Article published Jan 12, 2006
RALEIGH -- With about $4.5 million and the future of red-light camera programs across the state on the line, the N.C. Court of Appeals heard the city of High Point's appeal of a decision to give Guilford County Schools the bulk of the money from the city's red-light cameras.
A three-judge panel didn't announce a date for a ruling after a one-hour hearing Tuesday morning.
A ruling in February 2005 by Guilford Superior Court awarded 90 percent of the proceeds from High Point's red-light camera program to the school system, less any refunds to drivers who successfully appealed their citations.
After the ruling, High Point didn't renew its contract with Peek Traffic, which operated the cameras. Greensboro suspended its program in March pending the outcome of High Point's appeal.
High Point's contract with Peek Traffic gave the contractor $27 to $35 of every $50 civil citation plus most late-payment fees. The judge's ruling meant the city would have to pay an additional $45 for each citation, making the program a money loser for the city.
Burley Mitchell, an attorney representing High Point, said the city would not reinstate the program if the appeal was unsuccessful, leaving the school system with a one-time infusion of cash and nothing further. "They just can't afford it," he said.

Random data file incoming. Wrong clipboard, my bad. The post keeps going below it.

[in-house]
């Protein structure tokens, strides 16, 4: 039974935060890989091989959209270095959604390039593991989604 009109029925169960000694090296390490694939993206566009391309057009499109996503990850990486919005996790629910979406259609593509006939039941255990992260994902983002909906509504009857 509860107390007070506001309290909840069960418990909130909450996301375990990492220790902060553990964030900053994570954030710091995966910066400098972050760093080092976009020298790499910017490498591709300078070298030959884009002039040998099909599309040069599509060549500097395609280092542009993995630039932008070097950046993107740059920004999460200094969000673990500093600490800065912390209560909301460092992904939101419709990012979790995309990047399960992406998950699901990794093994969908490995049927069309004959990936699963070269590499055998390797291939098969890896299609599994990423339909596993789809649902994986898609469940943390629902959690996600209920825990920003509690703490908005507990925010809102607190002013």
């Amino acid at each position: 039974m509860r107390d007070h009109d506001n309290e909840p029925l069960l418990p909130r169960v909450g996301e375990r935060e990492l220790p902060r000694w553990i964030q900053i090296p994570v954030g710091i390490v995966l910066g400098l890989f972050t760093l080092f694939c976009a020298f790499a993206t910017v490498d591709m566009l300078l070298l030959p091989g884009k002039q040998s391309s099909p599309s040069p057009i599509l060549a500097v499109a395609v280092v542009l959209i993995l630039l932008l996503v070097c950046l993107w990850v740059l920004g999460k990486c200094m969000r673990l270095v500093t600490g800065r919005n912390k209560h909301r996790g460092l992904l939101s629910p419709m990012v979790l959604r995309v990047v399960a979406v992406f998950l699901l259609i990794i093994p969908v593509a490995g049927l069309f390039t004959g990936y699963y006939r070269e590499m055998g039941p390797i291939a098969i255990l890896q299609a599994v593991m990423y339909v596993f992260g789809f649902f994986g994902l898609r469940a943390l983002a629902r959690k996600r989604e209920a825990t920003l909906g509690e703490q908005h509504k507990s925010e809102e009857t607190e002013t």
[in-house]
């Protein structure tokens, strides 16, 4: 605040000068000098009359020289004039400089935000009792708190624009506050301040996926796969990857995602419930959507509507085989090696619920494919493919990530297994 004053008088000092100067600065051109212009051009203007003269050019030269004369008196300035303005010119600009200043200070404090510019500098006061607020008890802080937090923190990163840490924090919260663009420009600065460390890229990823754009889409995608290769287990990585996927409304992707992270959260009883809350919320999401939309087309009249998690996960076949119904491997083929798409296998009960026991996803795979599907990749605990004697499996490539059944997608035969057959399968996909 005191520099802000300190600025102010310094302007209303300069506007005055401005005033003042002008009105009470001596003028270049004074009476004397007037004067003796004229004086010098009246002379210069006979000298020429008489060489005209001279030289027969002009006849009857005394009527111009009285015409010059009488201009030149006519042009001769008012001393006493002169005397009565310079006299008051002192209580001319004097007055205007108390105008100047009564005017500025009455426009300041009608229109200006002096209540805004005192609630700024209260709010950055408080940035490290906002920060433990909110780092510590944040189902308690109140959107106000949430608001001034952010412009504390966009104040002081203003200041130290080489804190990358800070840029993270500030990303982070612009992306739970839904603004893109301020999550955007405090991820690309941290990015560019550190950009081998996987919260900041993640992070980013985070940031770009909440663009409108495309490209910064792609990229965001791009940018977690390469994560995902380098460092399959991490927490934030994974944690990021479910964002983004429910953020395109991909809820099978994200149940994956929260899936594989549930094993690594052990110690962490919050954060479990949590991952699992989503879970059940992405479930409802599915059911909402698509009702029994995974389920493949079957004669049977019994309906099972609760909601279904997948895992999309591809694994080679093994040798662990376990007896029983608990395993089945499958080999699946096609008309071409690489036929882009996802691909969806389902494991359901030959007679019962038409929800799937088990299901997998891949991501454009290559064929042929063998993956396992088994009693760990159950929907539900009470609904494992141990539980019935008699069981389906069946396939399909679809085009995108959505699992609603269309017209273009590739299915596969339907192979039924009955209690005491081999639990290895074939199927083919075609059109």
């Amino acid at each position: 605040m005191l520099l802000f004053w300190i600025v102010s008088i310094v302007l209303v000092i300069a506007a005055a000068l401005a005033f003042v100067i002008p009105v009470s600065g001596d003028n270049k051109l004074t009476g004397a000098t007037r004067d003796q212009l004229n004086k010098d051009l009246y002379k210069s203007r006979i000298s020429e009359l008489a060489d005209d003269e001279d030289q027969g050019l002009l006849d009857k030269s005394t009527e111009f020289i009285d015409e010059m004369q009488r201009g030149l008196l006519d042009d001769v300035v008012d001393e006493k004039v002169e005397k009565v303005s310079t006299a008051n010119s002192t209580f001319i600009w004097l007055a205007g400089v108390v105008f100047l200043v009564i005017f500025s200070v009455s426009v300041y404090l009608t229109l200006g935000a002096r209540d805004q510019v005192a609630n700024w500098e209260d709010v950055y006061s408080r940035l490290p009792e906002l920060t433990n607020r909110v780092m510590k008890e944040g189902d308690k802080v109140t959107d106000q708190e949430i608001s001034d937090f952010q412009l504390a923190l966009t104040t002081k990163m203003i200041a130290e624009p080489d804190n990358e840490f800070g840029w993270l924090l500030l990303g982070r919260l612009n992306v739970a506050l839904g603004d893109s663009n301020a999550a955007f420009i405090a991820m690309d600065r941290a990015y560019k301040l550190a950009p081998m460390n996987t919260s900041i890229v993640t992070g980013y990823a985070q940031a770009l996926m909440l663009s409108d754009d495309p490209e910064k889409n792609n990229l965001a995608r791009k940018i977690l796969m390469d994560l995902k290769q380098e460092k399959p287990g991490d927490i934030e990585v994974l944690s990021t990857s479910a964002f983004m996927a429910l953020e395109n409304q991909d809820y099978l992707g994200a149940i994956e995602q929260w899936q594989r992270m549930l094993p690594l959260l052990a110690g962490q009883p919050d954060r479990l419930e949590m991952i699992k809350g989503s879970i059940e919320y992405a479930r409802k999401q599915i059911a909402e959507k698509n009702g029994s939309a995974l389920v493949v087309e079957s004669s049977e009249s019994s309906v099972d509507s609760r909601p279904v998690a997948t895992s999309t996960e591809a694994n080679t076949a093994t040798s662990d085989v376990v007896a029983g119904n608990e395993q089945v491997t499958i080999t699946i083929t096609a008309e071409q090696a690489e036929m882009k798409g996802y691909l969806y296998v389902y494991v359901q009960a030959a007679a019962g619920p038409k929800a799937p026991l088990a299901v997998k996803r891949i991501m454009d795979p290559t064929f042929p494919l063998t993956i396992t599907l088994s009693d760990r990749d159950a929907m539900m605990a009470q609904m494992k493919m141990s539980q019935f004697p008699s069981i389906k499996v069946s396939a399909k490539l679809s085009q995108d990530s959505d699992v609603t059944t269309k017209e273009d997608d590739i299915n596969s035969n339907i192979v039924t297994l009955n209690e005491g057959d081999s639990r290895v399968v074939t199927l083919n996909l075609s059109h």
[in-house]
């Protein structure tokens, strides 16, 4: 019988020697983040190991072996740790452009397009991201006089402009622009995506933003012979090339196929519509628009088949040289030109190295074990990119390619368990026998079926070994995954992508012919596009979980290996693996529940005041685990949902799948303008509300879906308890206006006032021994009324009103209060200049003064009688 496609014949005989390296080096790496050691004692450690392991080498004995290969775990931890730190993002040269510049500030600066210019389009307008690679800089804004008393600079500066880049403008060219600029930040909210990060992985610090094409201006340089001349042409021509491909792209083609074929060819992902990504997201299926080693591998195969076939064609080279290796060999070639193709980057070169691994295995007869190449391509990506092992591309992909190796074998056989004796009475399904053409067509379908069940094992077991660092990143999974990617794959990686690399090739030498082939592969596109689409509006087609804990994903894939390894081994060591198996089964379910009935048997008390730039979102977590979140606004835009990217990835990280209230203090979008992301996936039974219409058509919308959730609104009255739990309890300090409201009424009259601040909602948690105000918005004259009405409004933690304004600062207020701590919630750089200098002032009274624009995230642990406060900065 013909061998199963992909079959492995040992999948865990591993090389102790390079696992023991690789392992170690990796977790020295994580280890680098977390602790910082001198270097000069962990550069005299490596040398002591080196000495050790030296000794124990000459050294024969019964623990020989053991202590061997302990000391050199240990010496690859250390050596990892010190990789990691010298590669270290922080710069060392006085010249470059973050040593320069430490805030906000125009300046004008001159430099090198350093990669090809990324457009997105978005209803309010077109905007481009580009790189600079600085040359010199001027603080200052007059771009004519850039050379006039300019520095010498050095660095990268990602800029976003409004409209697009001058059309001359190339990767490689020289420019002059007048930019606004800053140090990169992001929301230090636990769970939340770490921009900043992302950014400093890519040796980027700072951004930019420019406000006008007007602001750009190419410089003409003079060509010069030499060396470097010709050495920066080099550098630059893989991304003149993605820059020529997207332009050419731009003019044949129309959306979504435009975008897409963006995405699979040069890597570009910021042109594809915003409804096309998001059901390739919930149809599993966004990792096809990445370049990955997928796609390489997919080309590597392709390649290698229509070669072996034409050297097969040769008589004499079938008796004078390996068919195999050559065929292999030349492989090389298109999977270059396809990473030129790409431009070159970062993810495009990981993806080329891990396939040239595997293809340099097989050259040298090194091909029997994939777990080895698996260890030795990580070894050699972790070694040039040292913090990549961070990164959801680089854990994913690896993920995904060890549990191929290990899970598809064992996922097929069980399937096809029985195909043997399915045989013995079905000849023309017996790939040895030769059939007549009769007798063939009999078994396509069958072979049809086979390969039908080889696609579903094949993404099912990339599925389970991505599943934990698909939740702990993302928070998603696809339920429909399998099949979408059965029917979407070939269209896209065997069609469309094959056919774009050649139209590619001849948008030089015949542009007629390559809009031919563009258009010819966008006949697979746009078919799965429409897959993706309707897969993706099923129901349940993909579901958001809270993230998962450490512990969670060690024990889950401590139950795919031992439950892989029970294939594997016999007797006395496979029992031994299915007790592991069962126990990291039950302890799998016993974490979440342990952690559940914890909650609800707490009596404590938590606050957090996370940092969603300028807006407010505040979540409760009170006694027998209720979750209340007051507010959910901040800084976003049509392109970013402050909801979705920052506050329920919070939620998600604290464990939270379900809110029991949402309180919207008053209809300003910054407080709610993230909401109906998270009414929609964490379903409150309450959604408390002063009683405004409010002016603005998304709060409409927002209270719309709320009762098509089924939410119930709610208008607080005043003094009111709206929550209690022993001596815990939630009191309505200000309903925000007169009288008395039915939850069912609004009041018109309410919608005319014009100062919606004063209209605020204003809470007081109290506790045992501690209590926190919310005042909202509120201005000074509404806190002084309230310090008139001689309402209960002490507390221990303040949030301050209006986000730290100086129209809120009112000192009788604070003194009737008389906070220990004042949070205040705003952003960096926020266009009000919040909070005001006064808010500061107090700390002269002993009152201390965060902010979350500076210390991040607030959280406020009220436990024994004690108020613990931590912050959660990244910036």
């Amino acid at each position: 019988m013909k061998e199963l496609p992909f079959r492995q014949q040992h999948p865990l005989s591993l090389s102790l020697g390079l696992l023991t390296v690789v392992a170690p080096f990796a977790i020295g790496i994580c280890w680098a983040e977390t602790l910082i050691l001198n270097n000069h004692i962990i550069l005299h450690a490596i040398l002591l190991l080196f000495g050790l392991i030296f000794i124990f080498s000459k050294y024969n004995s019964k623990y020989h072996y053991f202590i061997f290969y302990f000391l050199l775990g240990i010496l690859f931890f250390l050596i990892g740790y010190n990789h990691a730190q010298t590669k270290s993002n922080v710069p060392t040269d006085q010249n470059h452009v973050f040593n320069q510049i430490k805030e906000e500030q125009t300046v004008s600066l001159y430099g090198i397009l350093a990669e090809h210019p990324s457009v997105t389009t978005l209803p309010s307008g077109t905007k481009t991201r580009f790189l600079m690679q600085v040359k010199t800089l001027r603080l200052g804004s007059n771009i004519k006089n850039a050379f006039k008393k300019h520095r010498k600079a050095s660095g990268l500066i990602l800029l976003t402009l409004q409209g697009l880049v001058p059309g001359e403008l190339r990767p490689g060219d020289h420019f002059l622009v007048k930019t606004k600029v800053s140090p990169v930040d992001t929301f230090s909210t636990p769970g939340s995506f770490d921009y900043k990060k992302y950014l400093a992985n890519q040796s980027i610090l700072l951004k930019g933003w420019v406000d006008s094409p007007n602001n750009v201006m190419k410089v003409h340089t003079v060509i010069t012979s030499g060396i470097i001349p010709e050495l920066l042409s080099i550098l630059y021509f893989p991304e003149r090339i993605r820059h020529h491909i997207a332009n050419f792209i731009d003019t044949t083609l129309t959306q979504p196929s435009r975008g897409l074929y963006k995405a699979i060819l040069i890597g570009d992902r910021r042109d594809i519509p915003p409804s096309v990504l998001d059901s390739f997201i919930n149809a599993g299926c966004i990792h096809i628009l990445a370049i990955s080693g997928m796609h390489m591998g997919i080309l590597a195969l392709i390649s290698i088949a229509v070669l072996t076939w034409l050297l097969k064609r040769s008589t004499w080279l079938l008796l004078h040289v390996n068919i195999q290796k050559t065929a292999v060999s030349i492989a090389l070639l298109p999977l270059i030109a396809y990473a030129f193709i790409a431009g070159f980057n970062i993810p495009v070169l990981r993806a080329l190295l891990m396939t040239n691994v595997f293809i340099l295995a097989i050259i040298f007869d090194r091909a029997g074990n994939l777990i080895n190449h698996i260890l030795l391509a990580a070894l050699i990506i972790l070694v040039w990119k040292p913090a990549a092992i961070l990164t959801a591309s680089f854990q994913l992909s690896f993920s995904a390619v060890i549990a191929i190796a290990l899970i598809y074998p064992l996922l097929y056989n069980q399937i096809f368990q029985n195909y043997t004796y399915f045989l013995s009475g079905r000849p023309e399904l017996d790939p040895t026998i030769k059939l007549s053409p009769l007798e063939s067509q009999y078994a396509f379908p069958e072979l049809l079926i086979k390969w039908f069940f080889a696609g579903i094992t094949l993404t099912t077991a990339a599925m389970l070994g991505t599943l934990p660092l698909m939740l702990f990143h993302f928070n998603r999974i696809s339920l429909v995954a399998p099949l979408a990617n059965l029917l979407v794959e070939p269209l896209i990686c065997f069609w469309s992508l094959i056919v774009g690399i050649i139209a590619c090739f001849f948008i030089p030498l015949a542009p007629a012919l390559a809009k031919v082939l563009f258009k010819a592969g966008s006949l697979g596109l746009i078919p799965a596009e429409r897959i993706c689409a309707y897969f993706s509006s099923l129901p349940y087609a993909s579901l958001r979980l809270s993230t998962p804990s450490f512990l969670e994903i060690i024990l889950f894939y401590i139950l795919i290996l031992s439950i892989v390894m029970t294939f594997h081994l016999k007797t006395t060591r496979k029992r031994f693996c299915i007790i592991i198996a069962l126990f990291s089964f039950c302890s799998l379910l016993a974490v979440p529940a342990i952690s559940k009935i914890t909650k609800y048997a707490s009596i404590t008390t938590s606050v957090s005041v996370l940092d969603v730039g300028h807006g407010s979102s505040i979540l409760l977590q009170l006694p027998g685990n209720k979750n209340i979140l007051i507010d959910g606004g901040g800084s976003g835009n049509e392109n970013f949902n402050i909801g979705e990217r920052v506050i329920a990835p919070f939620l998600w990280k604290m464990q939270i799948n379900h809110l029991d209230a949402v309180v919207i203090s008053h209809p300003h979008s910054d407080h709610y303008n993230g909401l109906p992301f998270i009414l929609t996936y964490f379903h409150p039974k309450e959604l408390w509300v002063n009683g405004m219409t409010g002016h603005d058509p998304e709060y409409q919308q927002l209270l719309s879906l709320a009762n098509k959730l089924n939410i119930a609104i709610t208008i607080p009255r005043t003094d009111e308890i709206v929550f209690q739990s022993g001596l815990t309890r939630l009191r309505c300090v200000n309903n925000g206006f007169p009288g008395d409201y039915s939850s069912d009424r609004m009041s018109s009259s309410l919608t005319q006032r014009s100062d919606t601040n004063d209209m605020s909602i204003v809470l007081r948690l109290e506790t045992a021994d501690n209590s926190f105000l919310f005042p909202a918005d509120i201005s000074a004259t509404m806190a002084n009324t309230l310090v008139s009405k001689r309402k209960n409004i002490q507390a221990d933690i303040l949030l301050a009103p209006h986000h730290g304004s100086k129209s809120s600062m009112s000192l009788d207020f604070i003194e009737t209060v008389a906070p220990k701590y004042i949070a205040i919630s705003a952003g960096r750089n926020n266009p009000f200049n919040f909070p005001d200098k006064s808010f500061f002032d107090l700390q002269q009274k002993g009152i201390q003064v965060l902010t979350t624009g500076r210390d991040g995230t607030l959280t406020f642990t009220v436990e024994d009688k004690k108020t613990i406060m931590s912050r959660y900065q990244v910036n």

High Point officials have estimated the ruling could cost the city up to $1.5 million if its appeal is unsuccessful, while Greensboro would owe $3 million.
The case is focused on a state constitution clause mandating the "clear proceeds" from penalties for any breach of state penal laws be given to public schools.
Mitchell argued that the constitutional provision only covers the penal laws of the state, "not a purely local punishment." Bob King, an attorney for the school system, told the justices that siding with the city's arguments would lead to localities across the state asking the General Assembly for similar authority to punish other offenses and keeping the money instead of turning it over to school systems.
Judge Douglas McCullough encouraged both sides to work out a mediated settlement, but there are no ongoing talks.
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